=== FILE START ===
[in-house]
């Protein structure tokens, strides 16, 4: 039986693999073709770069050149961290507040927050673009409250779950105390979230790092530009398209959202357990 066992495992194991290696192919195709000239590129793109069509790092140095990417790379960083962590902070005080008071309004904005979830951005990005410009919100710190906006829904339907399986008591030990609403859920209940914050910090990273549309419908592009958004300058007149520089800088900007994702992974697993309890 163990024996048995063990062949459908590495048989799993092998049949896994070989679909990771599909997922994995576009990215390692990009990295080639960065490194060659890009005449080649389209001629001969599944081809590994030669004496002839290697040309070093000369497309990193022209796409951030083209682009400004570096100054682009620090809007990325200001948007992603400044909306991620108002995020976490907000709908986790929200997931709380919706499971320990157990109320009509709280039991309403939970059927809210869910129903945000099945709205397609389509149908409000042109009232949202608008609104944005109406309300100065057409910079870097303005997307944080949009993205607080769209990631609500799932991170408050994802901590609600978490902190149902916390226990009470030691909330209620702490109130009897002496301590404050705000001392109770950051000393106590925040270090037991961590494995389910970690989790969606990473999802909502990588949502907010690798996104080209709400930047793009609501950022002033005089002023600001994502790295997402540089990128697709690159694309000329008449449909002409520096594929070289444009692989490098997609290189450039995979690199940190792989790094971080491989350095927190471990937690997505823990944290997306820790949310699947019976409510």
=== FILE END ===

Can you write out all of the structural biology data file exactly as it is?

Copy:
[in-house]
């Protein structure tokens, strides 16, 4: 039986693999073709770069050149961290507040927050673009409250779950105390979230790092530009398209959202357990 066992495992194991290696192919195709000239590129793109069509790092140095990417790379960083962590902070005080008071309004904005979830951005990005410009919100710190906006829904339907399986008591030990609403859920209940914050910090990273549309419908592009958004300058007149520089800088900007994702992974697993309890 163990024996048995063990062949459908590495048989799993092998049949896994070989679909990771599909997922994995576009990215390692990009990295080639960065490194060659890009005449080649389209001629001969599944081809590994030669004496002839290697040309070093000369497309990193022209796409951030083209682009400004570096100054682009620090809007990325200001948007992603400044909306991620108002995020976490907000709908986790929200997931709380919706499971320990157990109320009509709280039991309403939970059927809210869910129903945000099945709205397609389509149908409000042109009232949202608008609104944005109406309300100065057409910079870097303005997307944080949009993205607080769209990631609500799932991170408050994802901590609600978490902190149902916390226990009470030691909330209620702490109130009897002496301590404050705000001392109770950051000393106590925040270090037991961590494995389910970690989790969606990473999802909502990588949502907010690798996104080209709400930047793009609501950022002033005089002023600001994502790295997402540089990128697709690159694309000329008449449909002409520096594929070289444009692989490098997609290189450039995979690199940190792989790094971080491989350095927190471990937690997505823990944290997306820790949310699947019976409510």